Lest readers should get the idea that battles during the American War for Independence were often patriot victories, we’ve chosen an indecisive battle for today. The Battle of Monmouth Court House took place in June 1778, marking a change in British strategy. The battle itself unfolded with plenty of drama and even gifted the treasury of American tales with the story of a brave woman.
Whether you’ve heard of the battle before or not, here are the top five things we think you should know about Monmouth:
The British Were Changing Their Strategy
Following British General Burgoyne’s surrender at Saratoga in 1777, the English decided on a new strategy for beating the rebel colonies in 1778. Their new commander – Henry Clinton – had orders to consolidate the crown forces and fight a defensive war around New York City.
On June 18th, the British began their retreat from Philadelphia and headed for New York. Originally, they had hoped to travel by sea, but time was important…and a French fleet had left Europe and was supposed to join coordinate with the Americans to block the British.
The Americans moved ahead and around the British columns, mudding drinking water, destroying bridges, making road blocks, and trying all kinds of other tactics to slow down the enemy army. George Washington struggled to determine his strategy; eventually he sent General Charles Lee to attack the British rearguard near Monmouth Court House (New Jersey), hoping to slow the march and allow the rest of the Continental Army to choose battleground in a strong position.
2. The Americans Retreated (Temporarily)
June 28, 1778, was a blistering hot day. Soldiers in both armies suffered from heatstroke. With the weather already against his troops, Charles Lee started launching piecemeal attacks at Monmouth. After several hours of fighting, the American troops withdrew, then started a regular retreat.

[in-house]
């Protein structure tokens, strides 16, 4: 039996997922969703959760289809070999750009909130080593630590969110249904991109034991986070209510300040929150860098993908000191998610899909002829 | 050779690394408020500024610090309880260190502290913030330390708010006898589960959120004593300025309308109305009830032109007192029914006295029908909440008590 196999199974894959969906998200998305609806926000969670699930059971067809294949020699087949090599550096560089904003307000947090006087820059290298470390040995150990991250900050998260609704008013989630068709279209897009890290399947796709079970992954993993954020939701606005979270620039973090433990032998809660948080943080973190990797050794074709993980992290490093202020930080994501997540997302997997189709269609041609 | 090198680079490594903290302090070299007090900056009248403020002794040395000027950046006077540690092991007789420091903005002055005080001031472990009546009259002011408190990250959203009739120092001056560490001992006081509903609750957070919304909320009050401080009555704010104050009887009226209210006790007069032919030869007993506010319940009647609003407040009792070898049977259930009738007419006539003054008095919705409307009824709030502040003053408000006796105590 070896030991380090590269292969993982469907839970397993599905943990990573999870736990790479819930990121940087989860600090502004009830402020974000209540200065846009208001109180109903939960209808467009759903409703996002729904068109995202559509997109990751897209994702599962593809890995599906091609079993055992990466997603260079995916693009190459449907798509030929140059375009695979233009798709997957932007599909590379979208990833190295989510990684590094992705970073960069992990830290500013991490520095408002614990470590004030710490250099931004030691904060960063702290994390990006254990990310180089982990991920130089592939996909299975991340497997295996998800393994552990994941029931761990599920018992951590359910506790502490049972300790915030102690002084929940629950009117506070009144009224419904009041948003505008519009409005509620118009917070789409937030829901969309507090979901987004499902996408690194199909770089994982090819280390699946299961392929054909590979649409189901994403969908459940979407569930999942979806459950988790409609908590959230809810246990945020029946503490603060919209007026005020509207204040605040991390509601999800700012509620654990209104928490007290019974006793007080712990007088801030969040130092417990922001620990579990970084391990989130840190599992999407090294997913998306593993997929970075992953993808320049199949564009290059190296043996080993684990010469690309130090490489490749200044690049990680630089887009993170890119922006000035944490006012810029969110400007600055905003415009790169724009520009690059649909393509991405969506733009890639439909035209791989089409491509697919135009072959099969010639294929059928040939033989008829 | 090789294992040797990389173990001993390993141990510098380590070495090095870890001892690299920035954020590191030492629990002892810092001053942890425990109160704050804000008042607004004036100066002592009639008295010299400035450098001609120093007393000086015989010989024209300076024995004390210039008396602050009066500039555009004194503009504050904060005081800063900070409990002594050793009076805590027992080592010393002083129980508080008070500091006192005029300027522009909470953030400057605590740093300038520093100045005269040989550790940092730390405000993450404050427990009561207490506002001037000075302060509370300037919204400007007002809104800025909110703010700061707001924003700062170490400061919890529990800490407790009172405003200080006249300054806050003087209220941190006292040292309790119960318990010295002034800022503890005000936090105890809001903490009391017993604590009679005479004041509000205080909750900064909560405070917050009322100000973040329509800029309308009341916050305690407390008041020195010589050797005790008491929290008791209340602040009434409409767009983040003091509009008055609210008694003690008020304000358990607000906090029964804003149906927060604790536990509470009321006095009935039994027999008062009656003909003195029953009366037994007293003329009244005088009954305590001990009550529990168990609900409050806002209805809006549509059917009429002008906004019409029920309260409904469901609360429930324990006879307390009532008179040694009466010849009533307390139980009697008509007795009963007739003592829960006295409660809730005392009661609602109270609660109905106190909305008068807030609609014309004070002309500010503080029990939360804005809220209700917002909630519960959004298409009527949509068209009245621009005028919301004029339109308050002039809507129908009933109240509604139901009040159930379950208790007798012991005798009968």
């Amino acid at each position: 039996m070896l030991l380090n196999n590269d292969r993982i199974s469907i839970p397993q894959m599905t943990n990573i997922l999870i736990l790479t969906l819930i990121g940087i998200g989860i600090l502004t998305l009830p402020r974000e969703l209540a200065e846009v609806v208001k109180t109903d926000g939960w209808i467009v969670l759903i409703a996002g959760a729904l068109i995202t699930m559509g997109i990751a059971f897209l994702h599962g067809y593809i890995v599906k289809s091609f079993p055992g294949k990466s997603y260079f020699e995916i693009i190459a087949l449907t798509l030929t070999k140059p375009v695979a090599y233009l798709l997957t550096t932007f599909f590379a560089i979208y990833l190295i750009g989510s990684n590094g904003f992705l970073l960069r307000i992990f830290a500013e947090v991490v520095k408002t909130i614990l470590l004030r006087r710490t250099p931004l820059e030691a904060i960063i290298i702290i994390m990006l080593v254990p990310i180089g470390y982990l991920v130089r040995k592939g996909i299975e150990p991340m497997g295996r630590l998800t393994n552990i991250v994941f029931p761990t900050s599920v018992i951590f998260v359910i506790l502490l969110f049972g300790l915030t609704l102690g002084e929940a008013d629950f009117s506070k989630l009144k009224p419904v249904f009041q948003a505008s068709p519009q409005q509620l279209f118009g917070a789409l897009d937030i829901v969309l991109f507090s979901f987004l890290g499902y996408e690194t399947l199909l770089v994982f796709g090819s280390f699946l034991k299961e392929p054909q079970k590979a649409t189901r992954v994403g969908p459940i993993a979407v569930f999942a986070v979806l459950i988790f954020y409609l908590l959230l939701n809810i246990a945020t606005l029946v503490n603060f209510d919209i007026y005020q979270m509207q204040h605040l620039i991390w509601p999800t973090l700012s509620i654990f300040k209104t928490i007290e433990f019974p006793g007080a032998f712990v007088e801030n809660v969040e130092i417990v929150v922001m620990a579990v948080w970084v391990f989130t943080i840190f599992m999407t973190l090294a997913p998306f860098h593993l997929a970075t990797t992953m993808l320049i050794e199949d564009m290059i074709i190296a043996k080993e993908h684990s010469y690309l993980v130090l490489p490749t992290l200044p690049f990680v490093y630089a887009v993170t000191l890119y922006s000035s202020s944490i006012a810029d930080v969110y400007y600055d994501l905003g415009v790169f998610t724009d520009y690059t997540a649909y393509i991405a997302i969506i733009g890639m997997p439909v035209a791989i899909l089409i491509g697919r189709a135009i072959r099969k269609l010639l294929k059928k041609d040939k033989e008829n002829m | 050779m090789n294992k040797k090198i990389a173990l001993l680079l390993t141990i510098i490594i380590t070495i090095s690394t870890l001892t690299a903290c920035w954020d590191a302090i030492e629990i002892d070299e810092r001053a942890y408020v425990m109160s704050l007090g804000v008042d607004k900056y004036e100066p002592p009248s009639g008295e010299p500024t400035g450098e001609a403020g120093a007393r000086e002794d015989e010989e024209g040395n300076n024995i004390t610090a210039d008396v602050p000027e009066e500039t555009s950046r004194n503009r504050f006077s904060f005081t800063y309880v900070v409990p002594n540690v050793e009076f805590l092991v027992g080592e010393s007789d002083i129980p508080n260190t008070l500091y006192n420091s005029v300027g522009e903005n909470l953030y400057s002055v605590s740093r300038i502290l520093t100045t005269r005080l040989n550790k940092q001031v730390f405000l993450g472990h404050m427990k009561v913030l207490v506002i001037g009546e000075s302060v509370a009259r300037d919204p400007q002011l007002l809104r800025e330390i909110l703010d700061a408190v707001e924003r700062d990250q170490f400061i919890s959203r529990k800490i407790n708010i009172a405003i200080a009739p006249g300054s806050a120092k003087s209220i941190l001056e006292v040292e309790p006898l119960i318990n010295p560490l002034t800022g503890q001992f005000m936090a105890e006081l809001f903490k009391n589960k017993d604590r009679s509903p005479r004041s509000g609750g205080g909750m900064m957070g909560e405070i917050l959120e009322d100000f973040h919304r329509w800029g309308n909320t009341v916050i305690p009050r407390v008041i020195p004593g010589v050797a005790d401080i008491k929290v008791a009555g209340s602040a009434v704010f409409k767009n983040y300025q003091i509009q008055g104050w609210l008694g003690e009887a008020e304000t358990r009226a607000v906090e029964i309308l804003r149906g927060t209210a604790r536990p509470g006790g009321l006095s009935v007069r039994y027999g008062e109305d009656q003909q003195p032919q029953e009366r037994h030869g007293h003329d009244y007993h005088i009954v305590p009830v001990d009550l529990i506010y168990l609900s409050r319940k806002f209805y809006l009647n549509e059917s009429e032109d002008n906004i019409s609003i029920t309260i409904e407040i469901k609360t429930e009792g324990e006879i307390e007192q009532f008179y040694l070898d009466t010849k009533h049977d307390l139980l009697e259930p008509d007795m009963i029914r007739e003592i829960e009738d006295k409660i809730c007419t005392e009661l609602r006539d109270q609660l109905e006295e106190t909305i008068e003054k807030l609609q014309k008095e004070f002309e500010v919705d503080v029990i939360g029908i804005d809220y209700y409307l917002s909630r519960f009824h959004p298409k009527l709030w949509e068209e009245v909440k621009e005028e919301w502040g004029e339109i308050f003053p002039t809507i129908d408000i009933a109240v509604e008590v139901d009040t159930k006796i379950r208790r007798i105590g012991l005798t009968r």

Their line of retreat ran them directly into General Washington and the rest of the Continental Army…
3. George Washington Rallied The Troops
We usually think of George Washington as staid, calm, and unruffled by circumstances. However, when he saw the retreating troops and found Charles Lee, Washington exploded verbally. Lee was eventually sent to the rear while Washington and his other commanders rallied the troops and established new battle lines around Monmouth Court House.
The fight was not over…
4. The Battle Was Indecisive
Both British and Continental Soldiers attacked and counter-attacked through the hot afternoon. Eventually, the heat of the day limited, then ended the infantry fighting. The artillery duel continued into the evening though, making one of the largest cannonades of this war.
In the night, the British withdrew and found protection under the guns of their navy, leaving Washington and the Continentals in control of the battlefield, but without a decisive victory or hindrance of the British movements. Thus, the Battle of Monmouth Court House is technically an indecisive battle. For the Americans, the battle was significant because it was their first major fight after their training at Valley Forge, boosting confidence and morale.
5. The Story of Molly Pitcher
While it’s important to acknowledge that this story associated with the Battle of Monmouth might have incorporated several women’s actions on different battlefields as the legend grew, here’s the way the story goes.
Mary (Molly) Ludwig Hays had spent the winter with her husband at Valley Forge. She and other women volunteered to help with laundry, cooking, nursing, and water carrying to support military units. During the June 28th battle, she carried water from a nearby spring to her husband’s artillery unit and to the nearby infantrymen. Supposedly, the soldiers called “Molly, pitcher,” requesting water on that hot afternoon.
It’s not clear if Mr. Hays collapsed with a wounded or a heat-related illness, but either way, he was incapacitated and no longer able to oversee or work his artillery piece. Molly jumped into action – swabbing, loading, and firing the cannon throughout the afternoon artillery duel. After the battle, General Washington asked about the woman at the cannon. He awarded her a warrant as a non-commissioned officer for her bravery.